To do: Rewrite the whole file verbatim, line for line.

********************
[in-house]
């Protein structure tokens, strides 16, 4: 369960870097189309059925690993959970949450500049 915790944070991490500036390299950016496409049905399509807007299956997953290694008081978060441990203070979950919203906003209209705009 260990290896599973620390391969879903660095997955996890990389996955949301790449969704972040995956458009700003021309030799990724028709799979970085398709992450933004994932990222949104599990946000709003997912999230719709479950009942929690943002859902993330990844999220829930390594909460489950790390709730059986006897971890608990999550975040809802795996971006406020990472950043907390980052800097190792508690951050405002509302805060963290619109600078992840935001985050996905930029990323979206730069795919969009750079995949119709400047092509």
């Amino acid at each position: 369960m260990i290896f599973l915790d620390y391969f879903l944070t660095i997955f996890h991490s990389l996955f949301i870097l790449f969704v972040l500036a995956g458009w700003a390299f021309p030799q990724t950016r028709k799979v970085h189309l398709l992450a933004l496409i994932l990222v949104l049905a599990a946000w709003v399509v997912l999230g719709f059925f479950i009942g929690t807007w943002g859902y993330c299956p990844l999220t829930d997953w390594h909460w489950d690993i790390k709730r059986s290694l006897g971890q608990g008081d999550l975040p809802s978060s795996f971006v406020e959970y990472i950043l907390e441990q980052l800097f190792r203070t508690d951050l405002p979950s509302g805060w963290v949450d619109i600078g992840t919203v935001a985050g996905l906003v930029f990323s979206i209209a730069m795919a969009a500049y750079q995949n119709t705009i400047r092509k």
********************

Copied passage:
[in-house]
């Protein structure tokens, strides 16, 4: 369960870097189309059925690993959970949450500049 915790944070991490500036390299950016496409049905399509807007299956997953290694008081978060441990203070979950919203906003209209705009 260990290896599973620390391969879903660095997955996890990389996955949301790449969704972040995956458009700003021309030799990724028709799979970085398709992450933004994932990222949104599990946000709003997912999230719709479950009942929690943002859902993330990844999220829930390594909460489950790390709730059986006897971890608990999550975040809802795996971006406020990472950043907390980052800097190792508690951050405002509302805060963290619109600078992840935001985050996905930029990323979206730069795919969009750079995949119709400047092509």
């Amino acid at each position: 369960m260990i290896f599973l915790d620390y391969f879903l944070t660095i997955f996890h991490s990389l996955f949301i870097l790449f969704v972040l500036a995956g458009w700003a390299f021309p030799q990724t950016r028709k799979v970085h189309l398709l992450a933004l496409i994932l990222v949104l049905a599990a946000w709003v399509v997912l999230g719709f059925f479950i009942g929690t807007w943002g859902y993330c299956p990844l999220t829930d997953w390594h909460w489950d690993i790390k709730r059986s290694l006897g971890q608990g008081d999550l975040p809802s978060s795996f971006v406020e959970y990472i950043l907390e441990q980052l800097f190792r203070t508690d951050l405002p979950s509302g805060w963290v949450d619109i600078g992840t919203v935001a985050g996905l906003v930029f990323s979206i209209a730069m795919a969009a500049y750079q995949n119709t705009i400047r092509k």